I'm looking forward to the graduation in October of a great student - one I never had the privilege of teaching.
Juliet Zinke is a senior at Tucson College of Beauty. I was the guinea pig for the first haircut she ever gave on curly hair.
To understand how that came about, I take you back to February, when I was having a bite at a neighborhood cafe. The server, Juliet, age 41, sported a spiky, snappy cut, perfect for her petite build. I just had to ask her where she got it done.
"I did it myself," was the reply. "Waitressing is a part-time job. I'm actually a full-time student at TCOB."
I was impressed that this talented woman had gone back to school to begin a new career. I also thought that if she could do such a professional job on her own hair, imagine what she could do on mine. I called the school and set up an appointment.
As she washed, conditioned and towel-dried my hair, Juliet gave me a glimpse into her background.
She inherited the ability to work in this field from her grandmother Irene, who was a cosmetologist for many years. Today, at age 91, Grandma Irene still does cuts and styling for the family.
Before deciding that she wanted to follow in Grandma's footsteps, Juliet held a variety of jobs, including nail tech, barista and even saleswoman at a car dealership. None of those jobs ever felt like more than a means to an end.
"I decided to go to beauty school because I wanted to do something I loved, not just something to help me get by," Juliet said. She also decided that it's never too late to learn and grow. At age 40, she enrolled in beauty school.
Since most of the other students are younger than her children, Juliet is often seen as a mother figure.
"Many of the girls in my class ask my opinion about everything from peer pressure to questions about day-to-day living," she said.
Juliet has learned a lot at TCOB. Cuts, color, perms, makeup, nails and even skin care are all part of the curriculum. She praised her instructors, who not only have knowledge and experience but really care about the students, preparing them to take their state boards.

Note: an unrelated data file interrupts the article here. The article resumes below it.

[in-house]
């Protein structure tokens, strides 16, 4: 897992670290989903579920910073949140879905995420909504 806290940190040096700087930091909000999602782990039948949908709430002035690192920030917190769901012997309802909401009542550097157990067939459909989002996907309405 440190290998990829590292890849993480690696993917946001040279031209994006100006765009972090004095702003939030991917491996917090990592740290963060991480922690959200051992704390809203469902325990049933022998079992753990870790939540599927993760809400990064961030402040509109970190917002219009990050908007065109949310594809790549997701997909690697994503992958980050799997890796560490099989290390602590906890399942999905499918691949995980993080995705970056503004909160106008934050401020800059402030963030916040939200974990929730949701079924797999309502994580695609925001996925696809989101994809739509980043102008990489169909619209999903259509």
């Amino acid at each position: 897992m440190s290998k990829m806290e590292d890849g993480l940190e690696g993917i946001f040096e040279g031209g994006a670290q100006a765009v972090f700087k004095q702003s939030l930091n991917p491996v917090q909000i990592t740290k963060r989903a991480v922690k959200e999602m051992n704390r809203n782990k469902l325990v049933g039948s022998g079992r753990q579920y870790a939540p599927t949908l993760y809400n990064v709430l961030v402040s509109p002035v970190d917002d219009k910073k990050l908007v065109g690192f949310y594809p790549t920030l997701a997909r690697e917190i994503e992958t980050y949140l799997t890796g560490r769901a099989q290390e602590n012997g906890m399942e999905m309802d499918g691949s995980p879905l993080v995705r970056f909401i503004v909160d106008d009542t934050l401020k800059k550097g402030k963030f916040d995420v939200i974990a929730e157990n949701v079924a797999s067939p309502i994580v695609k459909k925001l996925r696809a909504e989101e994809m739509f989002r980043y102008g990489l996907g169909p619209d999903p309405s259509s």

Soon it was time for Juliet to cut my overgrown mop of wild, curly hair. Opening her box of hair essentials, Juliet confided that this was to be her first haircut ever on curly hair.
I will admit that a slight shiver went through me as possible catastrophic outcomes raced through my mind: everything from a lopsided cut to a Mohawk!
Then the teacher in me took over. Haven't I always said that students have to be given an opportunity to showcase their abilities?
Someone has to let his or her child be in the class of a first-year teacher. Someone has to give a chance to a graduating senior in the dental or medical field. And someone has to be the first person to allow a beauty school student to perform a cut on curly hair.
I decided that this person would be me. If Juliet could coax my unruly mane into submission, she was ready for the world.
She picked up the scissors and began. Conversation was put on hold, as every bit of energy and concentration went into clipping, trimming and texturizing her way through my hair.
When she was done, I cautiously gave myself a 360-degree turn in the mirror. Bravo! I had just gotten a high-end salon haircut for a fraction of the price. Much more important was the look of satisfaction on Juliet's face. Fait accompli … a job well done.
I will have my last haircut with Juliet at TCOB in mid-October. After that she will finish reading the final few chapters in her textbook and study for some tests. Within a few weeks of graduation it will be time for state boards and, finally, the most challenging thing of all - finding her niche in the world of beauty.
It's a good feeling to know I played even a small part in her future. As soon as Juliet lands that perfect job, one thing is for sure: There will be lots more great hair days in Tucson!
Freelance writer Barbara Russek welcomes comments at Babette2@comcast.net